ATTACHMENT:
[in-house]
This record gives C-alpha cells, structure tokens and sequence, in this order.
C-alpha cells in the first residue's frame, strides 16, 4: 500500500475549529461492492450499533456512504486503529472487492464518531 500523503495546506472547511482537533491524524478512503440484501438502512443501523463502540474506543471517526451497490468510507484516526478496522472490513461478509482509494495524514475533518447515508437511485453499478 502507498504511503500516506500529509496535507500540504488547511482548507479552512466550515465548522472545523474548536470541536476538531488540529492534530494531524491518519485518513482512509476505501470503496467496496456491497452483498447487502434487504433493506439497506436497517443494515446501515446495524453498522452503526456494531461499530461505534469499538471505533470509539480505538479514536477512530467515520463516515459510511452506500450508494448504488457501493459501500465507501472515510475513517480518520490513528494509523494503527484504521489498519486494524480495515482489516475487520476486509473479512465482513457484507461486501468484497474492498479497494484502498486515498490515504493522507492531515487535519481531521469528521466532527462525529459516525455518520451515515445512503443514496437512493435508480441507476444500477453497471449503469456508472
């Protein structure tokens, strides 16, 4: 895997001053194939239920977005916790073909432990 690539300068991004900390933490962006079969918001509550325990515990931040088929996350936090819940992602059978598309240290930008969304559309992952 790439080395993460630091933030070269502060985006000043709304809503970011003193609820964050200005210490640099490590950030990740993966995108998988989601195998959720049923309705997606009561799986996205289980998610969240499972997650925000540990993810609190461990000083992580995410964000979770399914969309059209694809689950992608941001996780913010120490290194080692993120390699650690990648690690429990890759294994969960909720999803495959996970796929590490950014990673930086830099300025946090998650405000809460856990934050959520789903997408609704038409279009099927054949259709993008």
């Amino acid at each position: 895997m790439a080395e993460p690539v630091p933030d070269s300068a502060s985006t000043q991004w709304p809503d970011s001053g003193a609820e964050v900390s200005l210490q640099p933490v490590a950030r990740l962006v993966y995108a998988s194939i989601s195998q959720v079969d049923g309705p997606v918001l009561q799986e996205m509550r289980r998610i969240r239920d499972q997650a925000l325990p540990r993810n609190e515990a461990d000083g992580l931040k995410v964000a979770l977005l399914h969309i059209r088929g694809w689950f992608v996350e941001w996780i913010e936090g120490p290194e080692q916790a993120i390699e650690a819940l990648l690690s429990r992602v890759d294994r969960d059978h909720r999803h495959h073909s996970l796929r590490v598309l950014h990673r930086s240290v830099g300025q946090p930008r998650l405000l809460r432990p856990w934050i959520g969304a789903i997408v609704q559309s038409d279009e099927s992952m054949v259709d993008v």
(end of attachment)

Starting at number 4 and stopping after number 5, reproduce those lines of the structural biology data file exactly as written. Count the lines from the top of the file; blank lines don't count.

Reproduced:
């Protein structure tokens, strides 16, 4: 895997001053194939239920977005916790073909432990 690539300068991004900390933490962006079969918001509550325990515990931040088929996350936090819940992602059978598309240290930008969304559309992952 790439080395993460630091933030070269502060985006000043709304809503970011003193609820964050200005210490640099490590950030990740993966995108998988989601195998959720049923309705997606009561799986996205289980998610969240499972997650925000540990993810609190461990000083992580995410964000979770399914969309059209694809689950992608941001996780913010120490290194080692993120390699650690990648690690429990890759294994969960909720999803495959996970796929590490950014990673930086830099300025946090998650405000809460856990934050959520789903997408609704038409279009099927054949259709993008």
């Amino acid at each position: 895997m790439a080395e993460p690539v630091p933030d070269s300068a502060s985006t000043q991004w709304p809503d970011s001053g003193a609820e964050v900390s200005l210490q640099p933490v490590a950030r990740l962006v993966y995108a998988s194939i989601s195998q959720v079969d049923g309705p997606v918001l009561q799986e996205m509550r289980r998610i969240r239920d499972q997650a925000l325990p540990r993810n609190e515990a461990d000083g992580l931040k995410v964000a979770l977005l399914h969309i059209r088929g694809w689950f992608v996350e941001w996780i913010e936090g120490p290194e080692q916790a993120i390699e650690a819940l990648l690690s429990r992602v890759d294994r969960d059978h909720r999803h495959h073909s996970l796929r590490v598309l950014h990673r930086s240290v830099g300025q946090p930008r998650l405000l809460r432990p856990w934050i959520g969304a789903i997408v609704q559309s038409d279009e099927s992952m054949v259709d993008v």